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Intel confronts a big mobile challenge: Native compatibility

News Analysis
Jun 05, 20144 mins

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Credit: REUTERS/Pichi Chuang

Last week, Intel’s Jeff McVeigh revealed the missing piece to the puzzle that is Intel’s plan to retake lost ground in the hyper-competitive mobile system on a chip (SoC) market. At the Android Developer Conference, AnDevCon, McVeigh explained how native compatibility will play a central role. Because of its successful run with the WinTel PC, Intel understands that compatibility is crucial to its mobile success. Intel has shown it can deliver excellent Android app compatibility for devices built with its Atom SoCs, as demonstrated by the Motorola Razor i that runs almost all apps downloaded from the Google Play store. Android’s Dalvik virtual machine (VM) makes this compatibility possible since the apps written for it are processor-independent.

But Intel still has further to go to improve compatibility because app developers now frequently bypass Android’s Dalvik VM for some parts of their apps in favor of the faster native C language. According to McVeigh, two thirds of the top 2,000 apps in the Google Play Store use natively compiled C code, the same language in which Android, the Dalvik VM, and the Android libraries are mostly written.

The natively compiled apps run faster and more efficiently, but at the cost of compatibility. The compiled code is targeted to a particular processor core’s instruction set. In the Android universe, this instruction set is almost always the ARM instruction set. This is a compatibility problem for Intel because its Atom mobile processors use its X86 instruction set.

Apps that use the ARM instruction set still run on Intel mobile devices because Intel-specific Android versions have a compatibility layer called Houdini that maps ARM instructions into X86 instructions. This isn’t a new approach. For example, Apple used a similar technique when the Mac transitioned from the IBM Power PC processor to Intel processors. This compatibility comes with a price – apps run slower. As a result, the user experience of apps that push the limits of current mobile hardware will suffer.

Mc Veigh’s solution is to make it as easy as possible to compile natively written apps for the X86 instruction set. Intel has released a beta of its native development environment called Intel Integrated Native Developer Experience, (INDE) and written plugins for Eclipse the most Android developers use to build for Android so the apps can be X86 compatible and execute efficiently on Atom processor-based hardware.

But for developers to spend the extra time to produce an Atom-specific version of their apps, Intel has to be relevant, and relevance is measured in the size of the population of Intel Atom mobile devices in the hands of consumers. Intel’s goals this year are modest – 40 million tablets shipped by its manufacturing partners. The company’s partners, such as Lenovo and Asus, are also shipping smartphones based on Intel’s technology outside of North America, but the company has not quantified a goal for this device category. Compared to the 245.4 million tablets and 1.2 billion smartphones that IDC has predicted to ship in total in 2014, Intel may have some difficulty getting developers’ attention.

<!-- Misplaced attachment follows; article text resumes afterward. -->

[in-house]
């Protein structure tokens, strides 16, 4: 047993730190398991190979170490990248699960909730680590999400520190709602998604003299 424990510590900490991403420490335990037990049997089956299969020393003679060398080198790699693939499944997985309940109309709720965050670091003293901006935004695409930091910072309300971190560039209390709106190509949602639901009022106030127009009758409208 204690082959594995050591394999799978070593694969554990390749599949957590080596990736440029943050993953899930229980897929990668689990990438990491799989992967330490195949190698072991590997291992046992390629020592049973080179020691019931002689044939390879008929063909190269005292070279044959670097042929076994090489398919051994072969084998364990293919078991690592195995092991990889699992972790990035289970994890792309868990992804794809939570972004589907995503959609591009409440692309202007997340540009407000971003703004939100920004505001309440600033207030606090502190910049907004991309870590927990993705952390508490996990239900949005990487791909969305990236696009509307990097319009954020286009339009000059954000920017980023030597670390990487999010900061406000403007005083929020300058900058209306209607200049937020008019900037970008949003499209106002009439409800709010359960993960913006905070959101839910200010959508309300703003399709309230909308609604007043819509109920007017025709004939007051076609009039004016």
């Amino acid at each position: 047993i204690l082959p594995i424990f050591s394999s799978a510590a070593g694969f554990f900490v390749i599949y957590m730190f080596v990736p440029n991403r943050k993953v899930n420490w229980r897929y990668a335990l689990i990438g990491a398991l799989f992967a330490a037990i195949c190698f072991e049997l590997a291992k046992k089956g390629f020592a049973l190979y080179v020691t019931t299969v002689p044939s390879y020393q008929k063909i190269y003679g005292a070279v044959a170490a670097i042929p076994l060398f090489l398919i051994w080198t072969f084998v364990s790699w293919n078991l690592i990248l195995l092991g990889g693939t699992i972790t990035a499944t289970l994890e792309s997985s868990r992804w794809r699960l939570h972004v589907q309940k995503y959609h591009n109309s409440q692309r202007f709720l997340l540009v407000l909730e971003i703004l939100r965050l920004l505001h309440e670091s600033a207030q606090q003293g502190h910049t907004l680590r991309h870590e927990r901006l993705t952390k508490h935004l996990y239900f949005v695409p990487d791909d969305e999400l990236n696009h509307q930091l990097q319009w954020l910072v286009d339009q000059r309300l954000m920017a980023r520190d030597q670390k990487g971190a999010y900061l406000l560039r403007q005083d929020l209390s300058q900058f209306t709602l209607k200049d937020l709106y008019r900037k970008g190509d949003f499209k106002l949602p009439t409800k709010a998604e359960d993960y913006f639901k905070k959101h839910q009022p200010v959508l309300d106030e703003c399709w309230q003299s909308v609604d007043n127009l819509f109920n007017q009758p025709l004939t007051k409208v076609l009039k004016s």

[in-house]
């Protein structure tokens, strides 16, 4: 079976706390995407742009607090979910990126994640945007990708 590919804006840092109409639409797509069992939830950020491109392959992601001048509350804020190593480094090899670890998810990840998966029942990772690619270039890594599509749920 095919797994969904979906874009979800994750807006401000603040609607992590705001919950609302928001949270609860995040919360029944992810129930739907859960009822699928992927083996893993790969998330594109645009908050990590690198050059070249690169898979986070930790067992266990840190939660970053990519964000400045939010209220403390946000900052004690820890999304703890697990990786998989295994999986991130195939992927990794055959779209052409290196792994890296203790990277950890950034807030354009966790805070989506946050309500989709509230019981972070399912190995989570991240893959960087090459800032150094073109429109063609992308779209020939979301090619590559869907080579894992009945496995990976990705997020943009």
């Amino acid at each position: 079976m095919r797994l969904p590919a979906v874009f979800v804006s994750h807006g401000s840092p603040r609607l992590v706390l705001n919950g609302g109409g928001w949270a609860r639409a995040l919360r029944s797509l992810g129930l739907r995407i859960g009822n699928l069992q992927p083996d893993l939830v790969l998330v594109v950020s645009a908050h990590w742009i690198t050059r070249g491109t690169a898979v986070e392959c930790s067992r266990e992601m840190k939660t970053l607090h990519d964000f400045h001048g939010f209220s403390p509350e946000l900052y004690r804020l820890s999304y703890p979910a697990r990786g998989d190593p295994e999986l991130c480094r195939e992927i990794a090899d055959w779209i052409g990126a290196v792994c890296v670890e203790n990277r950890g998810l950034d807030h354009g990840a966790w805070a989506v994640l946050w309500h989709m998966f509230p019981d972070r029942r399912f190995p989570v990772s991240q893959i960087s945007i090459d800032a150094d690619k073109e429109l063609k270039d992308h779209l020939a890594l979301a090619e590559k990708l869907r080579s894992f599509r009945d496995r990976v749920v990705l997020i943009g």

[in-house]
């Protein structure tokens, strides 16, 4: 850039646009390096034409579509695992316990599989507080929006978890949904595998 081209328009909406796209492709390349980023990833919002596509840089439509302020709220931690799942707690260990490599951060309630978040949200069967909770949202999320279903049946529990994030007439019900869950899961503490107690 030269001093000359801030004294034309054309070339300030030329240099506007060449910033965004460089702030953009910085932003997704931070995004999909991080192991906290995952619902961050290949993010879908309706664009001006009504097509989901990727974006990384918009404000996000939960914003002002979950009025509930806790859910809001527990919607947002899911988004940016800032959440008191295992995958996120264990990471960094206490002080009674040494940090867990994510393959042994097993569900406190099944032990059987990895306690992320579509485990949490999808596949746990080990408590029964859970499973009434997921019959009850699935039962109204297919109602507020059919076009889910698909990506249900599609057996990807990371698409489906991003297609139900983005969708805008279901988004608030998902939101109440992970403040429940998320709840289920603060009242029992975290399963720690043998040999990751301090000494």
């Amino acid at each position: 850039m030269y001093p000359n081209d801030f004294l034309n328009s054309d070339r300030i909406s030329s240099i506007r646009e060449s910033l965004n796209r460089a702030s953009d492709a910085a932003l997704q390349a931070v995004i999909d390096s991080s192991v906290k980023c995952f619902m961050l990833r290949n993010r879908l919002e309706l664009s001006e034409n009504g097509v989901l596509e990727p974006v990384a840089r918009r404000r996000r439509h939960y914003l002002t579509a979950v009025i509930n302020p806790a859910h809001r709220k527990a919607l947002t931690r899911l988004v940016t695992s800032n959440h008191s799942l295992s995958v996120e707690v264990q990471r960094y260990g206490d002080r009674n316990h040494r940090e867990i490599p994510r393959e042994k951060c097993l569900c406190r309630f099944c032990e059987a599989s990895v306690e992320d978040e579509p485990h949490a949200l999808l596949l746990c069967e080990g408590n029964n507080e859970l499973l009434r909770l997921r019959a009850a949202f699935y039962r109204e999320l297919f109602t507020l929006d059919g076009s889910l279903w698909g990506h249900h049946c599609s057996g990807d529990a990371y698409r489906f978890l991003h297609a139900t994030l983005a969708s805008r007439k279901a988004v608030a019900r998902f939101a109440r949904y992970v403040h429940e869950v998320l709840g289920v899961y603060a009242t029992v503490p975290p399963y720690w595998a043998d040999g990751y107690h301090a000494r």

Intel has been playing catch up to become relevant in the mobile market since its acquisition of mobile communications chip manufacturer Infinion to compete with leader Qualcomm. Intel’s mobile processor market share was only 0.2% according to market researcher Strategy Analytics, compared to Qualcomm’s 54%.

Intel has both the technology and manufacturing partners to become relevant. The company’s announcement of the SoFIA SoC that integrates four Atom cores with a 3G modem due to ship by its partner Rockchip in the middle of 2015 is a step to build both volume and relevancy. The SoFIA SoC is targeted at the sub $120 Chinese smartphone and tablet market, which is expected to experience big gains. Later this year, Intel will introduce Merrifield an SoC that’s effectively the phone version of Bay Trail used in tablets. Its recently announced XMM 7160 and XMM 7260 LTE-4G modems have been well received, the 7160 chosen by Asus, Dell, Lenovo, and Samsung and the 7260 noticed for its near-ubiquitous compatibility with mobile networks radio spectrum.

With the addition of native app compatibility, Intel has all the pieces of the puzzle, 3G/4G modem technologies, mobile processors and tremendous chip design and fabrication capabilities. Relevancy depends on Intel’s SoC offering becoming robust enough to meet Qualcomm head-on. Intel will be filling in its mobile SoC road map in the coming years to offer devices with the price and performance that  fit the many mobile device price and performance categories (low-end, mid-range and high-end smartphones, as well as tablets) where Intel is seeing some success. Intel’s relevance among developers depends on how many devices running its SoCs end up in the hands of consumers.


Steven Max Patterson lives in Boston and San Francisco where he follows and writes about trends in software development platforms, mobile, IoT, wearables and next generation television. His writing is influenced by his 20 years' experience covering or working in the primordial ooze of tech startups.